There are no quick fixes. Rather, coming together to enact our values for a more inclusive community is a process, a practice that we carry over time. It involves reflection, teshuvah, consistently returning to the values that characterize our communities at their best.
This is not only a job for me — it’s also personal. As part of a queer family, I want my children to grow up knowing that the essential components of family are love and respect, not one mom and one dad; I want them to know that they have the spaciousness to experience and express their gender and sexual orientation however it evolves over their lifetime. And as part of a Jewish family, I want my children to participate in Jewish community that celebrates and teaches about embracing all people, all families, all genders, all kinds of love.
It’s our hope that Kol B’mishpachat Elohim will support Jewish congregations in pursuing the holy work of LGBT inclusion in Jewish congregations, and will ultimately help all Jewish families – LGBT and straight – experience the richness of a truly inclusive community.
And although there is no guidebook for us as parents, my partner and I will continue our own struggle to make the right choices — time and time again — for our children. But hopefully it won’t always have to be at Four in the morning.
by Catherine Bell, National Program Director of Keshet
Last September, I attended the first ever White House Roundtable on bisexuality. Aside from the abysmal statistics about the prevalence of health disparities, discrimination and violence, I was most personally moved by hearing a speaker talk about the need to continually come out. Their words struck a chord and resonated with me because I too had the same experience every time I changed partners and they were the opposite gender of the person I’d been with most recently.
If I was in a relationship with a man, and it ended, my loved ones and associates appeared confused when next I dated a woman. If I was in a relationship with a woman, and it ended, and my next partner was a man, folks were truly baffled. No matter how many times I told them I was bisexual, they apparently just didn’t believe me. It was as if I’d challenged their conventional understanding of the world and they didn’t have any space between their ears to grasp the concept of bisexuality. I have to admit that sometimes when they’d ask the usual, “but I thought you were a lesbian/straight,” I’d be internally screaming at them, “I AM BISEXUAL!!! What part of that don’t you understand???” But of course I never do scream at them. (Just like I never scream at the well-intended white person who makes an ear curdling remark about black people or race.) I just calmly respond with my usual even-toned expressionless (and at times bemused) face, “I am bisexual. I am attracted to and have relationships with both men and women – but since I am in a monogamous relationship, that translates into only one gender at a time.”
But I wasn’t always so confident about openly identifying as bisexual. There were times when while dating a man, it was easier for me to be silent about my dating history with women. And when I was with women, it was easier to leave out the fact that men were part of my history as well. I thought I’d found my true self when I began referring to myself as a “lesbian-identified bisexual woman.” Aside from being way too long and cumbersome, it was also just a way to curry favor with the lesbian community. It was my preemptive strike against the inevitable questioning I had learned to endure. I knew that identifying as just bisexual meant risking that I could not be trusted. In fact, if I said it in just the right way, it was a way to lead with the word “lesbian” and mumble through the word “bisexual.” I told myself that I felt more at home in the lesbian community and that I felt more comfortable having relationships with women than with men but that wasn’t it. It was just my way of belonging in a world that was (and still is) quick to shun and isolate bisexual people.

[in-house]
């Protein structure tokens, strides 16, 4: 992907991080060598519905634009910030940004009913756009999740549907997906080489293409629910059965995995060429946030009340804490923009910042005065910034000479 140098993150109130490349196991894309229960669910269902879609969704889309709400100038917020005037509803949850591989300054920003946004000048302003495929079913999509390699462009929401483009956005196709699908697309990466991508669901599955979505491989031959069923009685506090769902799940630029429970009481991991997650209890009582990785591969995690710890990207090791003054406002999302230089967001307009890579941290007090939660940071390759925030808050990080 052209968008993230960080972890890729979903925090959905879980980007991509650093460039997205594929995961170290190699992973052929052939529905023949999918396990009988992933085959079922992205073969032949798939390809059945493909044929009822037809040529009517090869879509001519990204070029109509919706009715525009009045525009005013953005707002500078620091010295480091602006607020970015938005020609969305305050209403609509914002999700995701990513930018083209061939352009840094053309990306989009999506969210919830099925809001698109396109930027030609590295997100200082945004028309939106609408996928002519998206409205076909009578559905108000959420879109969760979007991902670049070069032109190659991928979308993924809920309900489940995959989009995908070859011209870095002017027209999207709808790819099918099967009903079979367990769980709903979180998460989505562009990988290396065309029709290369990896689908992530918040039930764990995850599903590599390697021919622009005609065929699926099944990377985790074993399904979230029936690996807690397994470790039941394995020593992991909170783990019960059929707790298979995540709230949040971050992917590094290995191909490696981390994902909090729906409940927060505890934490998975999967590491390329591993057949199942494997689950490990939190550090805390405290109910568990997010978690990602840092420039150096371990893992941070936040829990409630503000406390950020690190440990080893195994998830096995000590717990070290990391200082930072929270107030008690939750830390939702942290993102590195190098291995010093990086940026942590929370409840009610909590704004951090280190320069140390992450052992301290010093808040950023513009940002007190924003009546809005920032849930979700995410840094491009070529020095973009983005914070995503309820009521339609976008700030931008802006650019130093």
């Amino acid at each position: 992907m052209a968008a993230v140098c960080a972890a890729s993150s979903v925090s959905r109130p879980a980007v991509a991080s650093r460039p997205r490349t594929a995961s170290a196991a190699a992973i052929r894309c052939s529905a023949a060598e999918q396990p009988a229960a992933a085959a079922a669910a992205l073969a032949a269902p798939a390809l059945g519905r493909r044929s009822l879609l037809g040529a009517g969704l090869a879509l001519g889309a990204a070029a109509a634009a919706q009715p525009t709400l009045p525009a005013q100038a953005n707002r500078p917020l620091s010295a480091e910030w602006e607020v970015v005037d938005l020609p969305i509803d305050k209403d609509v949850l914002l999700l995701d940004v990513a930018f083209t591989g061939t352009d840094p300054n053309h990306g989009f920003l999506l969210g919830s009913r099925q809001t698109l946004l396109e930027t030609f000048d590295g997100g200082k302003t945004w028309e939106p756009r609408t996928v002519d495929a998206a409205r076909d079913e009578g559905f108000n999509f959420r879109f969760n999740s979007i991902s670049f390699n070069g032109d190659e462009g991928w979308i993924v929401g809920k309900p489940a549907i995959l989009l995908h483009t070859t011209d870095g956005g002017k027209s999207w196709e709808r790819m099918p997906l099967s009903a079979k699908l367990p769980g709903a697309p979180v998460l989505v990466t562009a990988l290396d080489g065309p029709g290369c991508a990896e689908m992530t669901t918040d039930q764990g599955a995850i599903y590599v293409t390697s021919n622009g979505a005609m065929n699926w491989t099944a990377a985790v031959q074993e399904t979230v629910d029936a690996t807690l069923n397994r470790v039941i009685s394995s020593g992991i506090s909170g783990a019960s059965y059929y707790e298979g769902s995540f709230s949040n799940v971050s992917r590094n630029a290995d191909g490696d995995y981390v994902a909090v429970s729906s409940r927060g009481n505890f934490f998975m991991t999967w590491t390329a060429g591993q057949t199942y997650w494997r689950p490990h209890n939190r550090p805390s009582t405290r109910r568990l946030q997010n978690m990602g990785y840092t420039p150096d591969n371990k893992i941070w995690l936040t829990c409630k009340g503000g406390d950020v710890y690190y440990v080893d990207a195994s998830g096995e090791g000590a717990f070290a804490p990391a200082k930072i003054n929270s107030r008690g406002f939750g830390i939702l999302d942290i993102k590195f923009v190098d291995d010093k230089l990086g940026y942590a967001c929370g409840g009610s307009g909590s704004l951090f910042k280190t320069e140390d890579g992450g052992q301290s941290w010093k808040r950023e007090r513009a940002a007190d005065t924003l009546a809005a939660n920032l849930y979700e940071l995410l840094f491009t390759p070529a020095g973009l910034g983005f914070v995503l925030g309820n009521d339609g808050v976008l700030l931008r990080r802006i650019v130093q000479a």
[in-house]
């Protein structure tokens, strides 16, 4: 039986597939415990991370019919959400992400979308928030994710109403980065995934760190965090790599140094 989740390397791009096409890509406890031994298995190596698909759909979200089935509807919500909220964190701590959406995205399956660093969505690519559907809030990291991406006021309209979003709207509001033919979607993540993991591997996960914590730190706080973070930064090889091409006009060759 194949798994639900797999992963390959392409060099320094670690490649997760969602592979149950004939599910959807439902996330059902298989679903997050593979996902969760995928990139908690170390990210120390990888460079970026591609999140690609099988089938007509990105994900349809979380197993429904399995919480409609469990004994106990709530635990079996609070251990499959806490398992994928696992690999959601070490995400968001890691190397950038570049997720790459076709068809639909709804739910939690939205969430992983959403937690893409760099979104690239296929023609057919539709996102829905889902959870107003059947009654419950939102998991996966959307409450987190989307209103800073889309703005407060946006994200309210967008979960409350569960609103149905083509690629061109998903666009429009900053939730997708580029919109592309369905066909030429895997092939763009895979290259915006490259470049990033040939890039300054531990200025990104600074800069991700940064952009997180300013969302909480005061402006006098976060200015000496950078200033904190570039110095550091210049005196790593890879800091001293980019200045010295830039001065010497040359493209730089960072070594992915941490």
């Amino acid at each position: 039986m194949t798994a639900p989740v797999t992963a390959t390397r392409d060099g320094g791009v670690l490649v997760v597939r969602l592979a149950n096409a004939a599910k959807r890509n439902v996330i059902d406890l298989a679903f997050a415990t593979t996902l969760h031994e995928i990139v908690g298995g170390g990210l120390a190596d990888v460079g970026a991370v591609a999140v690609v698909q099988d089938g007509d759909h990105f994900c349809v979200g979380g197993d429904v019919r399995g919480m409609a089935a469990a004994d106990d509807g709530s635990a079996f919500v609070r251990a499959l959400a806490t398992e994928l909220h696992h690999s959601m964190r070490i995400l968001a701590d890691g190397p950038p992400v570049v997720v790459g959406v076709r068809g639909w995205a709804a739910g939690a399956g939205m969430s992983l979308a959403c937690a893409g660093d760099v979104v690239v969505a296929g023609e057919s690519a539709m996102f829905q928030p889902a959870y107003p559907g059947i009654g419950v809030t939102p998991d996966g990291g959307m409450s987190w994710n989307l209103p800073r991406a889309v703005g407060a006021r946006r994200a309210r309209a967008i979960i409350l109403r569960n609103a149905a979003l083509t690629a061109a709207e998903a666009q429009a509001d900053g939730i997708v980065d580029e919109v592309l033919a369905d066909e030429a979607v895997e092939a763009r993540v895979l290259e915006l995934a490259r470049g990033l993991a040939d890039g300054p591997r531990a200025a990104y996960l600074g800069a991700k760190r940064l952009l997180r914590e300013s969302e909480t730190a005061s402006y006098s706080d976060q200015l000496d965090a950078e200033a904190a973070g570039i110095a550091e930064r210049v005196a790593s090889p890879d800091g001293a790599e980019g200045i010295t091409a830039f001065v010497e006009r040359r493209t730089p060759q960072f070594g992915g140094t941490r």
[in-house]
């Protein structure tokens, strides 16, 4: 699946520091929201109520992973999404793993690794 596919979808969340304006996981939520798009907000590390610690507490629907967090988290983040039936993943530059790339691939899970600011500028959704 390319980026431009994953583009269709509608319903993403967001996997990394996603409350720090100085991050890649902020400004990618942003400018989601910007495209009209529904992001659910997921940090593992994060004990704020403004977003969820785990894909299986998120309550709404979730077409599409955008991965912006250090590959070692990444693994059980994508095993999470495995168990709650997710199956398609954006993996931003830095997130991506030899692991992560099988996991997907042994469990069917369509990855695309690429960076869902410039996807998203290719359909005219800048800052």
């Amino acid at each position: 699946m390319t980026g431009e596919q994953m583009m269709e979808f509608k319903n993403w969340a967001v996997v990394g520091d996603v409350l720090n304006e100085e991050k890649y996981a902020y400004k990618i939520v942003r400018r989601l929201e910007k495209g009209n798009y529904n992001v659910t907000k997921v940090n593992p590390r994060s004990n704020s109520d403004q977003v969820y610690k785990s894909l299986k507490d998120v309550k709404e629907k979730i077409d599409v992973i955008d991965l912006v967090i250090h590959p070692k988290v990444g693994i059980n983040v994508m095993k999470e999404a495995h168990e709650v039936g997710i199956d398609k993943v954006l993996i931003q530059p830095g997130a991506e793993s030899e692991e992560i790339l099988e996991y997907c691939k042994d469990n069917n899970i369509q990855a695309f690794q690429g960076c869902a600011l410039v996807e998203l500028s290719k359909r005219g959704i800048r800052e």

But that was then and this is now. Today, I don’t feel defensive about my bisexual identity. Duality is my friend; bisexuality is as natural to me as the fact that I’m neither left handed nor right handed – I’m ambidextrous and there’s nothing wrong with being so. I’ve grown a lot over the years and with age has come not only wisdom but also compassion and patience. In June when I married the woman of my dreams, I was prepared for the countless people who by now have heard me say I’m bisexual and now are asking, “Since you’re married to a woman, you’re not bisexual anymore, right?” Like a merry-go-round, here we go again: I am still bisexual because I am attracted to men and women. I married a woman but I still identify as bisexual. I am in a monogamous relationship with a woman but that doesn’t mean I’m no longer bisexual.
The simple truth has liberated me from the clumsy long title that I’d used to cloak my true self within. What a tremendous gift to be able to celebrate and acknowledge our existence for a glorious week in October. I affirm everyone’s right to define themselves according to their own definition – because I believe defining one’s sexuality is an intensely private matter. It is not for the peering eyes of strangers to observe and whisper about. It’s not for the dictatorial voices of the judgmental to snidely attack or loudly comment upon. It should not be the subject of ridicule or painful jokes.
It is for me to decide and define, however I choose.
by Stacey Long, Director of Public Policy & Government Affairs at the National Gay and Lesbian Task Force